“We used to have patients who were brought in dead,” says MSF nurse supervisor Mustapha Mahmud, who also works at the Kano CTC.
The challenges were immense in cities such as Kano and Bauchi, where many people live in overcrowded conditions with poor sewage systems and no access to clean drinking water. In the rainy season in particularly, waterborne diseases like cholera can spread quickly.
“The areas with high numbers of cholera cases are congested, with no adequate ventilation or proper drainage,” says Mustapha Mahmud.
“The sources of water are usually from shallow wells and boreholes; with rainfall, they become contaminated, and that is the water people here drink.”
Many medical facilities are also poorly equipped and unable to deal with the surge in patients. Some charge for their services, which puts treatment out of reach for many.
To grapple with these complex challenges, MSF adopted a community-based approach, taking healthcare, hygiene measures and public health information directly to communities.
MSF health promotion teams worked with Ministry of Health staff to conduct door-to-door contact tracing to find people with symptoms and help them get medical care quickly, while outreach teams chlorinated wells and disinfected patients’ homes.
Working with community leaders, MSF teams also identified neighbourhoods with high concentrations of cases to set up oral rehydration points, where patients with milder symptoms could receive treatment.
In some states, a one-dose oral vaccine is available to help reduce the spread of the disease. However, global supply is limited and the vaccine is not available in all states.
In the areas where MSF is responding, these combined efforts have helped make a difference.
In Bauchi state, the mortality rate has been reduced by a factor of ten, from five percent to less than 0.5 percent. Meanwhile, the number of new patients being admitted for treatment continues to decline.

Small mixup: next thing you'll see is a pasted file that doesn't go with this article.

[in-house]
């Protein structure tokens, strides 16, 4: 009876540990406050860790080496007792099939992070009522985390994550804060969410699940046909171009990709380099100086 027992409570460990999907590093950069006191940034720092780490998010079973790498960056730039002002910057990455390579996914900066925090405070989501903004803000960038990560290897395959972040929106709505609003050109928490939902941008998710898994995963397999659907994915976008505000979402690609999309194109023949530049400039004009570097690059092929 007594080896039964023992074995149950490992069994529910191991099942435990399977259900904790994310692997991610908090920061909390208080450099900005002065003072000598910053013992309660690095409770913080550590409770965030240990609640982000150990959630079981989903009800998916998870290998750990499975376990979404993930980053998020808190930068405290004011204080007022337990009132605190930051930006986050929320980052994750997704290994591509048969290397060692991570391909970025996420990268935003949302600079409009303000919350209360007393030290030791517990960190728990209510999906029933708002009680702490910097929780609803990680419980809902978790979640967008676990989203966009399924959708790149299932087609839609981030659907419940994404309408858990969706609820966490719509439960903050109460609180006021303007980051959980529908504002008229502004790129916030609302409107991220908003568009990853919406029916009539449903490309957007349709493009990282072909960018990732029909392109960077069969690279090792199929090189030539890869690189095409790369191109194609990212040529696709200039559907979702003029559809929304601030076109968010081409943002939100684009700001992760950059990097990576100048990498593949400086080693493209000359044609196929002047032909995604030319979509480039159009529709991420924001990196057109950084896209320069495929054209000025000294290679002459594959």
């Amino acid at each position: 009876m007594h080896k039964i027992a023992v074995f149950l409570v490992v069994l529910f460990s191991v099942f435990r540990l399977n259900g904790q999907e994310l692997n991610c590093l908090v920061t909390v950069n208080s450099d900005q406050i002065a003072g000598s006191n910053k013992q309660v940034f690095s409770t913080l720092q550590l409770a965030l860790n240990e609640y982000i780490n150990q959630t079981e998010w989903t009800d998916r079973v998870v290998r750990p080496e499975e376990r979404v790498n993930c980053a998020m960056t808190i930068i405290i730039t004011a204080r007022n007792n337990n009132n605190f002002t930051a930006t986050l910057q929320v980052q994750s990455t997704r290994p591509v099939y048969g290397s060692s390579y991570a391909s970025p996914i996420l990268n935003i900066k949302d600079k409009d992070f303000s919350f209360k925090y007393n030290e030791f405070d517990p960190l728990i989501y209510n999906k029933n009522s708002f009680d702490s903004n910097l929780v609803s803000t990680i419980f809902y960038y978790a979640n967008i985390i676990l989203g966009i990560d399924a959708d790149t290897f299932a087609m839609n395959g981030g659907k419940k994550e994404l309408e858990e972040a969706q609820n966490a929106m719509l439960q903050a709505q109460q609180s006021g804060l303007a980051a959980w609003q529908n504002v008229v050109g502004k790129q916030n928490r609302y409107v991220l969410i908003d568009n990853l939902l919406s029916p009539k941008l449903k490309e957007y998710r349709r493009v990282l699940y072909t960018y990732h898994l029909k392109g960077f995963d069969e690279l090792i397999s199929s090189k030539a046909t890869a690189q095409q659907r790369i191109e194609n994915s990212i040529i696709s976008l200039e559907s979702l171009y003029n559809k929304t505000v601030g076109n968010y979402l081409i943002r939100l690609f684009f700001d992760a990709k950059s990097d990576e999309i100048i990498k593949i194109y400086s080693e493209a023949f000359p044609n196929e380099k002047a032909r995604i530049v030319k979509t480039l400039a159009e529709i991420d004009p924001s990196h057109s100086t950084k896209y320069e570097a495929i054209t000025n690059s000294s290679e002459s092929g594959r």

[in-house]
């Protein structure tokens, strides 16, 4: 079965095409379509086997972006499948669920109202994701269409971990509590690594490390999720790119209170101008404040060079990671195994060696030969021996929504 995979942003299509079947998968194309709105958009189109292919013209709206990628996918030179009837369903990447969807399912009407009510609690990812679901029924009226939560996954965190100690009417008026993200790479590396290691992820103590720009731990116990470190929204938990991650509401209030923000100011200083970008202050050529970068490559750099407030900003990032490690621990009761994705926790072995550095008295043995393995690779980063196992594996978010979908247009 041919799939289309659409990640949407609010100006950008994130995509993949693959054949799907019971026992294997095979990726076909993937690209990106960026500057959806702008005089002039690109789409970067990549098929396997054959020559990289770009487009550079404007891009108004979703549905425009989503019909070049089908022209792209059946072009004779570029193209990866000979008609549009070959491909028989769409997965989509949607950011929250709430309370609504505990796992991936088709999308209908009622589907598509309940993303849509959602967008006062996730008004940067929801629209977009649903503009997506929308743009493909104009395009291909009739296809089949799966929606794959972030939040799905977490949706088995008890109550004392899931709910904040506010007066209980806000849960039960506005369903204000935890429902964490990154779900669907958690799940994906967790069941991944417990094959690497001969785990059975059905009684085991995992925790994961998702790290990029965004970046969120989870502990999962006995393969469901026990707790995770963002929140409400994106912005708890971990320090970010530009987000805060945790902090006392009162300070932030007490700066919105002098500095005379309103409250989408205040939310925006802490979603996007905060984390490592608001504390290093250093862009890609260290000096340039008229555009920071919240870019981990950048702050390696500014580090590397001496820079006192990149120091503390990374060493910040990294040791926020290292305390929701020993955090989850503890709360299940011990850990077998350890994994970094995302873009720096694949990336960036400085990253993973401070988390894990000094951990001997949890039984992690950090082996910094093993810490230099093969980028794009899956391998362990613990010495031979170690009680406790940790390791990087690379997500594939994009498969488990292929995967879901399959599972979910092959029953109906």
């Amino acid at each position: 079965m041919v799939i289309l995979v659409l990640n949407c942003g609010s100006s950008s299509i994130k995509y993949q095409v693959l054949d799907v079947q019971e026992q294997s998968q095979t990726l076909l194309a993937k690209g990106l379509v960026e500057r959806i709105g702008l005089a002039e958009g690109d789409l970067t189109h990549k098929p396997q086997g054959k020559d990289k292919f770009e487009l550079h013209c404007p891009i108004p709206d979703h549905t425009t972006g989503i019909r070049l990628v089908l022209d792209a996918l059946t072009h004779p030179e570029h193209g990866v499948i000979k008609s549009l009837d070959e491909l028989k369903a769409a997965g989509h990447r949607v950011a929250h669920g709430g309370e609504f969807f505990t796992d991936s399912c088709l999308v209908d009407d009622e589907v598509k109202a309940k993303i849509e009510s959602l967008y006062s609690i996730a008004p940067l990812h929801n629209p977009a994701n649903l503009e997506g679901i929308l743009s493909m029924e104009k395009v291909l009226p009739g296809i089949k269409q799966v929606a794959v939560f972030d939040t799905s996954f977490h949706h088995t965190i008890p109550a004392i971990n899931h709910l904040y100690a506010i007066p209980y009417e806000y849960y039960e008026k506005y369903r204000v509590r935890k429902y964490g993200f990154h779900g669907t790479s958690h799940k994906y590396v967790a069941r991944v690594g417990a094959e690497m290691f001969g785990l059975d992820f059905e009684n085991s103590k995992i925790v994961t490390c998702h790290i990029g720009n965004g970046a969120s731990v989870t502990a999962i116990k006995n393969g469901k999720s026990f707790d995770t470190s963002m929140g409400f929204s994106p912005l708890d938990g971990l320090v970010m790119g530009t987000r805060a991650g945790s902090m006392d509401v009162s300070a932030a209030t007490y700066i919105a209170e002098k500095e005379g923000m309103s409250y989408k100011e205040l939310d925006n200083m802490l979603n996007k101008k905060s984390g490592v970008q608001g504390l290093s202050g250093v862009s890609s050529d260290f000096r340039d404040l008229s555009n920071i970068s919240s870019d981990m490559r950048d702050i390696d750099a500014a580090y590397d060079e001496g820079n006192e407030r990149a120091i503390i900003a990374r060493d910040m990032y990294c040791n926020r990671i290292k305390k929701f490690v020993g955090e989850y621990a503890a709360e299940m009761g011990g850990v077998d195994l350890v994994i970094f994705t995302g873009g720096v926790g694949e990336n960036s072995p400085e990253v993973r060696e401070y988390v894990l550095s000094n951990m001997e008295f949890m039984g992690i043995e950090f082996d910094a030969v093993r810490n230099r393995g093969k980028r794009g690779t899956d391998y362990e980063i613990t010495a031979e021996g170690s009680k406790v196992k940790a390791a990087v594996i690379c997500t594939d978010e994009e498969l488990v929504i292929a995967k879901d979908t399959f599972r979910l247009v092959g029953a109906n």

This last trend holds true for the country overall, with new cases in recent weeks falling to below 1,000 per week from a peak of 7,500. In many areas, this has brought a sense of palpable relief for communities and medical teams alike.
“Thankfully, there has finally been a significant decline in the number of new cases in most areas,” says Dr Tirima.
Elsewhere in the country, however, the outbreak rages on:
“The response is not over yet,” warns Tirima.
One of those areas is Borno state, where hundreds of thousands of people have been displaced from their homes by clashes between government forces and armed insurgent groups.
Years of conflict, displacement and underdevelopment have left people here struggling to access clean water and decent sanitation. In the state capital, Maiduguri, the MSF team continues to treat nearly 200 patients per week for cholera and acute watery diarrhoea.
MSF and cholera
Cholera is a deadly but treatable disease. Each year, it affects up to four million people worldwide and causes up to 140,000 deaths.
Cholera often breaks out in situations where there is overcrowding and inadequate access to clean water, rubbish collection and proper toilets. It causes profuse diarrhoea and vomiting, which can lead to death by intense dehydration, sometimes within a matter of hours.
Cholera is a serious risk in the aftermath of emergencies like the Haiti earthquake of 2010, but can strike anywhere. The situation can be especially problematic in rainy seasons when houses and latrines flood, and contaminated water collects in stagnant pools.